MCN Columnists
Gary Dretzka

Dretzka By Gary DretzkaDretzka@moviecitynews.com

The DVD Wrapup: Welcome to NYC, Falling Star, Elena, Riot Club, Runner, Citizenfour, Clive Barker, Walking Dead, Gene Autry … More

One thing DSK almost certainly won’t be able to live down is the damning portrayal of his behavior in Abel Ferrara’s caustic Welcome to New York. Although the character’s name has been changed simply to Devereaux, there’s no mistaking who Gérard Depardieu is channeling. The great French actor and onetime Oscar nominee has come under heavy criticism of late for renouncing his citizenship and cozying up to Russia’s Vladimir Putin. Still, there’s no denying the sheer audacity of his performance here. DSK may never be mistaken for Arnold Schwarzenegger, another politician who couldn’t control his impulses, but even he must have been embarrassed by the sight of an actor who looks as if he’d been mainlining foie gras and guzzling Big Gulps to bring up his weight.

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The DVD Wrapup: 100-Year-Old Man, Strangerland, La Grande Bouffe, Troma’s War, Hackers, The Rebel, 17 and more

If Forrest Gump had an uncle living in Sweden, he might have provided the inspiration for novelist Jonas Jonasson and filmmaker Felix Herngren’s hilarious geezer comedy, The 100 Year-Old Man Who Climbed Out the Window and Disappeared. The similarities between the film’s protagonist, a half-wit pyromaniac named Allan and Tom Hanks’ most beloved character can hardly be disputed. That he also bears certain cursory resemblances to Leonard Zelig only adds to the fun.

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The DVD Wrapup: Chris Farley, Match, Treatment, Blues Cruise, Reminiscence, Soaked in Bleach, Police Story 6, Fury, Israeli Passion … More  

A more appropriate title for the sadly nostalgic bio-doc, I Am Chris Farley, might have been, “A Portrait of the Artist as a Young Goofball,” as it precisely describes the rise and fall of an attention-starved child of the American Midwest. The Madison, Wisconsin, native somehow knew from an early age that being fat, reckless and funny opened doors closed to kids who merely were overweight and willing to make themselves the butt of other people’s jokes.

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The DVD Wrapup: Madame Bovary, Adult Beginners, Descendants, Salvation, Wyrmwood, Seashore, Snow Girl, Flamenco, Bilko … More

In Sophie Barthes’ lushly mounted Madame Bovary, 25-year-old Aussie Mia Wasikowska convincingly plays the disillusioned wife of a country doctor whose unmet expectations and boredom are sated by material pleasures they can’t afford. If there isn’t anything wrong with the approach taken by Barthes, its bourgeois trappings and rural splendor are all too familiar in a marketplace filled with period adaptations of classic novels, however tragic or sexy.

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Dretzka

Quote Unquotesee all »

“I was 15 when I first watched Sally Hardesty escape into the back of a pickup truck, covered in blood and cackling like a goddamn witch. All of her friends were dead. She had been kidnapped, tortured and even forced to feed her own blood to her cannibalistic captors’ impossibly shriveled patriarch. Being new to the horror genre, I was sure she was going to die. It had been a few months since I survived a violent sexual assault, where I subsequently ran from my assailant, tripped, fell and fought like hell. I crawled home with bloody knees, makeup-stained cheeks and a new void in both my mind and heart. My sense of safety, my ability to trust others, my willingness to form new relationships and my love of spending time with people I cared about were all taken from me. It wasn’t until I found the original The Texas Chain Saw Massacre that something clicked. It was Sally’s strength, and her resilience. It was watching her survive blows to the head from a hammer. It was watching her break free from her bonds and burst through a glass window. It was watching her get back up after she’d been stabbed. It was watching her crawl into the back of a truck, laughing as it drove away from Leatherface. She was the last one to confront the killer, and live. I remember sitting in front of the TV and thinking, There I am. That’s me.”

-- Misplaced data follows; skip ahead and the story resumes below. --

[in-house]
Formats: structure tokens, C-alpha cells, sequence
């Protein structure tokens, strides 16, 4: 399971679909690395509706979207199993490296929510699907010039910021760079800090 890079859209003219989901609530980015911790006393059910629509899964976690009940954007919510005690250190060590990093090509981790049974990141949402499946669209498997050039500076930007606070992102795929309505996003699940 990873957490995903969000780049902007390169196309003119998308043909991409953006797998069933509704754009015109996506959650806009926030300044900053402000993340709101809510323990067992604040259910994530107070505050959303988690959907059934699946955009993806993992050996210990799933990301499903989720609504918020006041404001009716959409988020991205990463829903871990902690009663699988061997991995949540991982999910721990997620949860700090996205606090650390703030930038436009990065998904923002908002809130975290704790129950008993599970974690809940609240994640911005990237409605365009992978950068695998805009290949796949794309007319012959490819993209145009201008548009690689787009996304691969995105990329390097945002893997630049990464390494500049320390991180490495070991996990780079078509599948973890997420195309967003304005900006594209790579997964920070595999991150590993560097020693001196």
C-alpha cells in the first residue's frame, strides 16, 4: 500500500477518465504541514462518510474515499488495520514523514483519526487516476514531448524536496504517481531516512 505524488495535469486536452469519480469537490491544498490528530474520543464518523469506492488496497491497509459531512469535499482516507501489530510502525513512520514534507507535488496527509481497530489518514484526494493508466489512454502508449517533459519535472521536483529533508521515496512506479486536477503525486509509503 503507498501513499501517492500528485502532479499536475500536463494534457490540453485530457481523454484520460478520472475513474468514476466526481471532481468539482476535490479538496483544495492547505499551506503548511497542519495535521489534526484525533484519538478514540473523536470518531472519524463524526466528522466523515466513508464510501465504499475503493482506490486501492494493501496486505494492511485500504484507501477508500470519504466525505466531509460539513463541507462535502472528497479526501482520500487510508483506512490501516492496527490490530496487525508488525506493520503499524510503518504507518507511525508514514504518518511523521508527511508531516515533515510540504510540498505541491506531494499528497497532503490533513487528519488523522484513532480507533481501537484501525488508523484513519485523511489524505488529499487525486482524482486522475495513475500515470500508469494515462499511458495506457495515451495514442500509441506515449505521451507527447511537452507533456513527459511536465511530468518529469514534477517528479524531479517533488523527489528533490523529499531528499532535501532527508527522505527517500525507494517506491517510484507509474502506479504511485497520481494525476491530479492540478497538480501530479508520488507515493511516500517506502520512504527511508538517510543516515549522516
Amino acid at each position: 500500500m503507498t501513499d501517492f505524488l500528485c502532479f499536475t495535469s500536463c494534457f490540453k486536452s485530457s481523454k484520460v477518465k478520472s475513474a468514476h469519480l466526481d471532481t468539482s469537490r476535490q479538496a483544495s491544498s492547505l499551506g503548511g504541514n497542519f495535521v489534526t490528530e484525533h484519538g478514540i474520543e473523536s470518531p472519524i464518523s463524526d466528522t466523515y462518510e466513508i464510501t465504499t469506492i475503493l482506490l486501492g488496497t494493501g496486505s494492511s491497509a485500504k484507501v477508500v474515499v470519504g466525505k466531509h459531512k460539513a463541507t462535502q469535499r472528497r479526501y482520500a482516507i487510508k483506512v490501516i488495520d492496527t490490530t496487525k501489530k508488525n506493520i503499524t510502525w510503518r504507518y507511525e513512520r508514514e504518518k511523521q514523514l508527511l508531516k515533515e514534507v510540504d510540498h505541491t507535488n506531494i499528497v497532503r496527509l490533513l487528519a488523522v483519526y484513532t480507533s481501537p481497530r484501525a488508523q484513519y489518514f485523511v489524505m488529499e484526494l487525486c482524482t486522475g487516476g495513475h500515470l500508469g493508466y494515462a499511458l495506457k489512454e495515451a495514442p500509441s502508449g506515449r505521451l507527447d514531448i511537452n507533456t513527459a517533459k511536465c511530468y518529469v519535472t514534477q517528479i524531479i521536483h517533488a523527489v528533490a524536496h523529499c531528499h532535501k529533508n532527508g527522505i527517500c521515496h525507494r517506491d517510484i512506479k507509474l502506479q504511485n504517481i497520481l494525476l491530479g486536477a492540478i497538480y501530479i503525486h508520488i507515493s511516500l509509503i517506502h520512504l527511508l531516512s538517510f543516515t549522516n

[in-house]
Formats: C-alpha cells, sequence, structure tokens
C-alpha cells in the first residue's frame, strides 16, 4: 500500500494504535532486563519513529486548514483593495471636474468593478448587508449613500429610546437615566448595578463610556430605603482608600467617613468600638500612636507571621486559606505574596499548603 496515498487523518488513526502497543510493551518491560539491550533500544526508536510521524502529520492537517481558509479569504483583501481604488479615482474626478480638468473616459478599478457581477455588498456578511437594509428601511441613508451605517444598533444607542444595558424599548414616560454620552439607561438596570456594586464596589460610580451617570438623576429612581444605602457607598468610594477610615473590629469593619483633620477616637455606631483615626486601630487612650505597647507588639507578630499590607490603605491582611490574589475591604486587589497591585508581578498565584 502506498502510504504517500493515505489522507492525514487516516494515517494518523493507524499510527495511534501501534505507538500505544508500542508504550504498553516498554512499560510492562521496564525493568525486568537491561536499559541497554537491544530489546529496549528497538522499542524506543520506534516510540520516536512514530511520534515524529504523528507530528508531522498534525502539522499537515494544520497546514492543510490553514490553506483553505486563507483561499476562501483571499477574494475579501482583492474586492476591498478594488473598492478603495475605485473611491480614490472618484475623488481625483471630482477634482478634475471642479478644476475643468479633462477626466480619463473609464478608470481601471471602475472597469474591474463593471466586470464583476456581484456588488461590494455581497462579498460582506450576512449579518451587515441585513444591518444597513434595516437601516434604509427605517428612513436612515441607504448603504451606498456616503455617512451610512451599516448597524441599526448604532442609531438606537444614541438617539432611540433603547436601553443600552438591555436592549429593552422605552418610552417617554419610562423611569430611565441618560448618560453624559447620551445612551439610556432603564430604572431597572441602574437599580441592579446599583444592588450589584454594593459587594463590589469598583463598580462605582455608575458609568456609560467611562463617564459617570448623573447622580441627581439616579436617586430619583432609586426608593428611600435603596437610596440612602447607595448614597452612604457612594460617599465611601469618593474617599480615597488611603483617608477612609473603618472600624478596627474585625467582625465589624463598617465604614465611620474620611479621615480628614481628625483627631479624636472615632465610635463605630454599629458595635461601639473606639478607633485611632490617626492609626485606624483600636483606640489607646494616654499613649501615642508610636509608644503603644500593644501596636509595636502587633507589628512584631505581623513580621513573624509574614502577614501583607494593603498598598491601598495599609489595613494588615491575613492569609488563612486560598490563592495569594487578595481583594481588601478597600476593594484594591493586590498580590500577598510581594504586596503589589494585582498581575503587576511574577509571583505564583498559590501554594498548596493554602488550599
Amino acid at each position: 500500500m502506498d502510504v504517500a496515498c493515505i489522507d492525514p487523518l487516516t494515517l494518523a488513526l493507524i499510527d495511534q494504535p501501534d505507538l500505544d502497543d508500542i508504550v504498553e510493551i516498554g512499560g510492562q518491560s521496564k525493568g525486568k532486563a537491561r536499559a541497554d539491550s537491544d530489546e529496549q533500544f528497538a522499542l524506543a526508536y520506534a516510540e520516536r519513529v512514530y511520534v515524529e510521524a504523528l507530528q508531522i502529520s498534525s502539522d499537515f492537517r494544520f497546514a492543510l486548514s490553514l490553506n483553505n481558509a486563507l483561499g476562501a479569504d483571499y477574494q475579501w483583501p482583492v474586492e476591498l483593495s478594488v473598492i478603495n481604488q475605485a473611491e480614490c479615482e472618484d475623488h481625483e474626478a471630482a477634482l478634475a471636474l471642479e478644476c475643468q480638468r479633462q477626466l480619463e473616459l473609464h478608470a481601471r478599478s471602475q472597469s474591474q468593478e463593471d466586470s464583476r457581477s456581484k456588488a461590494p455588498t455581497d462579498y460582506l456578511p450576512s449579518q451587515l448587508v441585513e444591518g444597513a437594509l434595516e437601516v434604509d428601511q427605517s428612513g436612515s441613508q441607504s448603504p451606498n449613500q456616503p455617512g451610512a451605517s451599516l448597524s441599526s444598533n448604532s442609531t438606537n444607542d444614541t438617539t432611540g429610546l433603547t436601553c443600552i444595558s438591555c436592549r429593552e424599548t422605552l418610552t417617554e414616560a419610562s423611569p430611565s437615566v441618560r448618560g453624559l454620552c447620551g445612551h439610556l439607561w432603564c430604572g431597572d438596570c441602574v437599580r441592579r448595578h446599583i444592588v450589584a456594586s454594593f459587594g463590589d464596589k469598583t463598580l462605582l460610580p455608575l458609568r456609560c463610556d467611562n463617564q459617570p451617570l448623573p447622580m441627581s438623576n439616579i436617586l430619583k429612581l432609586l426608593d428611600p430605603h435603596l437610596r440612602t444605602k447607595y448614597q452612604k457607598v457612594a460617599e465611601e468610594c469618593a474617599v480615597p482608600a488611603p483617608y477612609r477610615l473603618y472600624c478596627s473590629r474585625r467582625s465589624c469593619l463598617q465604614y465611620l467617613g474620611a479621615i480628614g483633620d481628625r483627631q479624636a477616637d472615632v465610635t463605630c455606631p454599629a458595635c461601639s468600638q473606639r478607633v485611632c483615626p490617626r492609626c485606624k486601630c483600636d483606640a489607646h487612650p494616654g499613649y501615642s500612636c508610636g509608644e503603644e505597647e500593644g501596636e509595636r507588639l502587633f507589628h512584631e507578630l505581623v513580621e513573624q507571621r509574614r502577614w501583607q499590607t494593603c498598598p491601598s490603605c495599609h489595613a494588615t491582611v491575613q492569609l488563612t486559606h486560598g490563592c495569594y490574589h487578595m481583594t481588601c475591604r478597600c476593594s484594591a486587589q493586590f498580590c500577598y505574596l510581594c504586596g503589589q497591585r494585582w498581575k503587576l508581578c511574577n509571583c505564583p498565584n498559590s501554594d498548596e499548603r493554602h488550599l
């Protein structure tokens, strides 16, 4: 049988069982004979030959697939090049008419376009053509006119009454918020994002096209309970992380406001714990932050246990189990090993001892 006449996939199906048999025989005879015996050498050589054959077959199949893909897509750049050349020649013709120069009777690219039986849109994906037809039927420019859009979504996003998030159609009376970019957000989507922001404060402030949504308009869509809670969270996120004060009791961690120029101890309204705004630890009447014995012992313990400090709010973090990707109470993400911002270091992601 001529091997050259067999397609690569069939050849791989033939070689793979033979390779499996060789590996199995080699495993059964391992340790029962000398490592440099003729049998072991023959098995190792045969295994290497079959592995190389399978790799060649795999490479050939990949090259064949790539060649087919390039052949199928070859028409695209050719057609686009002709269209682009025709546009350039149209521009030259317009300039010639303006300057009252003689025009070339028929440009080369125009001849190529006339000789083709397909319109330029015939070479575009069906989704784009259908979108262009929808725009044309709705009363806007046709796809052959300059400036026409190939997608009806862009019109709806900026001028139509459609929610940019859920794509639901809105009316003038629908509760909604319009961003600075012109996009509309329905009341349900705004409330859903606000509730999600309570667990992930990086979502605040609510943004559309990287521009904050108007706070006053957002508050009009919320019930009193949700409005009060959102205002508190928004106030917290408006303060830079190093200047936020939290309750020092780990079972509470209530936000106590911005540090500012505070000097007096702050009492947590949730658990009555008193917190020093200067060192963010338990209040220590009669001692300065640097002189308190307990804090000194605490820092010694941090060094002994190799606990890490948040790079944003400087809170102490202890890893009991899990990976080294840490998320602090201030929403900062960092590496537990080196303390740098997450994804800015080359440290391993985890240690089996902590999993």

~ Lauren Milici On “The Final Girl”

“‘Thriller’ enforced its own reality principle; it was there, part of the every commute, a serenade to every errand, a referent to every purchase, a fact of every life. You didn’t have to like it, you only had to acknowledge it. By July 6, 1984, when the Jacksons played the first show of their ‘Victory’ tour, in Kansas City, Missouri, Jacksonism had produced a system of commodification so complete that whatever and whoever was admitted to it instantly became a new commodity. People were no longer comsuming commodities as such things are conventionally understood (records, videos, posters, books, magazines, key rings, earrings necklaces pins buttons wigs voice-altering devices Pepsis t-shirts underwear hats scarves gloves jackets – and why were there no jeans called Bille Jeans?); they were consuming their own gestures of consumption. That is, they were consuming not a Tayloristic Michael Jackson, or any licensed facsimile, but themselves. Riding a Mobius strip of pure capitalism, that was the transubstantiation.”
~ Greil Marcus On Michael Jackson